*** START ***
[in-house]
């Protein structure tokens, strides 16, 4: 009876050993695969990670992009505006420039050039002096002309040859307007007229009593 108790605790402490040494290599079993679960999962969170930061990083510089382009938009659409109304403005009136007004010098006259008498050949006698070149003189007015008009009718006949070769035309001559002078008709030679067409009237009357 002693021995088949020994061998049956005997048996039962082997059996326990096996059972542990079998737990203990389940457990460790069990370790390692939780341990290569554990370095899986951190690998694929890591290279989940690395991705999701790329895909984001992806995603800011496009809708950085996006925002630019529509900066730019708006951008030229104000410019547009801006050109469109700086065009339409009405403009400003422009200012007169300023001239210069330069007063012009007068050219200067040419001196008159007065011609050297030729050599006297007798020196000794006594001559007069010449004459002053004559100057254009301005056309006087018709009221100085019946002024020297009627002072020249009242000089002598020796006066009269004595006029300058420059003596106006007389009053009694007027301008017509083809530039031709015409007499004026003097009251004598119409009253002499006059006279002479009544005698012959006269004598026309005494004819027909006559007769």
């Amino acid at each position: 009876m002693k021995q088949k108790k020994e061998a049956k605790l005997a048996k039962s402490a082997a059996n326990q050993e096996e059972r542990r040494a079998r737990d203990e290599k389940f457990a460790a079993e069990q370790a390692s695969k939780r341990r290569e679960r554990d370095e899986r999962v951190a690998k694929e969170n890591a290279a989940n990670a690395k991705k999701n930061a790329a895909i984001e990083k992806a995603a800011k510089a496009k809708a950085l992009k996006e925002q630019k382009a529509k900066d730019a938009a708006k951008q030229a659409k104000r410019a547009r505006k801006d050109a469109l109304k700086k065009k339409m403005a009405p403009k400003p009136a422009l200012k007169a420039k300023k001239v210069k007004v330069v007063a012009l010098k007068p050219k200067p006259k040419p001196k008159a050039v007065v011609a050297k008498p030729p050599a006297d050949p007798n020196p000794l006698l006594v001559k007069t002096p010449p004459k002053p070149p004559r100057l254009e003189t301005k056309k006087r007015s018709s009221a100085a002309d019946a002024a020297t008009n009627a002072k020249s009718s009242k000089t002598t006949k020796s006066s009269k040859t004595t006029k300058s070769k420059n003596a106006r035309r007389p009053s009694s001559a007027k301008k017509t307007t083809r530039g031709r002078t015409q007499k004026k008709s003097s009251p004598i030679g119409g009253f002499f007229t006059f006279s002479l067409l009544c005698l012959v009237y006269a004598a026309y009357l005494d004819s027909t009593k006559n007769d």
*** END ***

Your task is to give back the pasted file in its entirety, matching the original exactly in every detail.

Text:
[in-house]
């Protein structure tokens, strides 16, 4: 009876050993695969990670992009505006420039050039002096002309040859307007007229009593 108790605790402490040494290599079993679960999962969170930061990083510089382009938009659409109304403005009136007004010098006259008498050949006698070149003189007015008009009718006949070769035309001559002078008709030679067409009237009357 002693021995088949020994061998049956005997048996039962082997059996326990096996059972542990079998737990203990389940457990460790069990370790390692939780341990290569554990370095899986951190690998694929890591290279989940690395991705999701790329895909984001992806995603800011496009809708950085996006925002630019529509900066730019708006951008030229104000410019547009801006050109469109700086065009339409009405403009400003422009200012007169300023001239210069330069007063012009007068050219200067040419001196008159007065011609050297030729050599006297007798020196000794006594001559007069010449004459002053004559100057254009301005056309006087018709009221100085019946002024020297009627002072020249009242000089002598020796006066009269004595006029300058420059003596106006007389009053009694007027301008017509083809530039031709015409007499004026003097009251004598119409009253002499006059006279002479009544005698012959006269004598026309005494004819027909006559007769």
């Amino acid at each position: 009876m002693k021995q088949k108790k020994e061998a049956k605790l005997a048996k039962s402490a082997a059996n326990q050993e096996e059972r542990r040494a079998r737990d203990e290599k389940f457990a460790a079993e069990q370790a390692s695969k939780r341990r290569e679960r554990d370095e899986r999962v951190a690998k694929e969170n890591a290279a989940n990670a690395k991705k999701n930061a790329a895909i984001e990083k992806a995603a800011k510089a496009k809708a950085l992009k996006e925002q630019k382009a529509k900066d730019a938009a708006k951008q030229a659409k104000r410019a547009r505006k801006d050109a469109l109304k700086k065009k339409m403005a009405p403009k400003p009136a422009l200012k007169a420039k300023k001239v210069k007004v330069v007063a012009l010098k007068p050219k200067p006259k040419p001196k008159a050039v007065v011609a050297k008498p030729p050599a006297d050949p007798n020196p000794l006698l006594v001559k007069t002096p010449p004459k002053p070149p004559r100057l254009e003189t301005k056309k006087r007015s018709s009221a100085a002309d019946a002024a020297t008009n009627a002072k020249s009718s009242k000089t002598t006949k020796s006066s009269k040859t004595t006029k300058s070769k420059n003596a106006r035309r007389p009053s009694s001559a007027k301008k017509t307007t083809r530039g031709r002078t015409q007499k004026k008709s003097s009251p004598i030679g119409g009253f002499f007229t006059f006279s002479l067409l009544c005698l012959v009237y006269a004598a026309y009357l005494d004819s027909t009593k006559n007769d």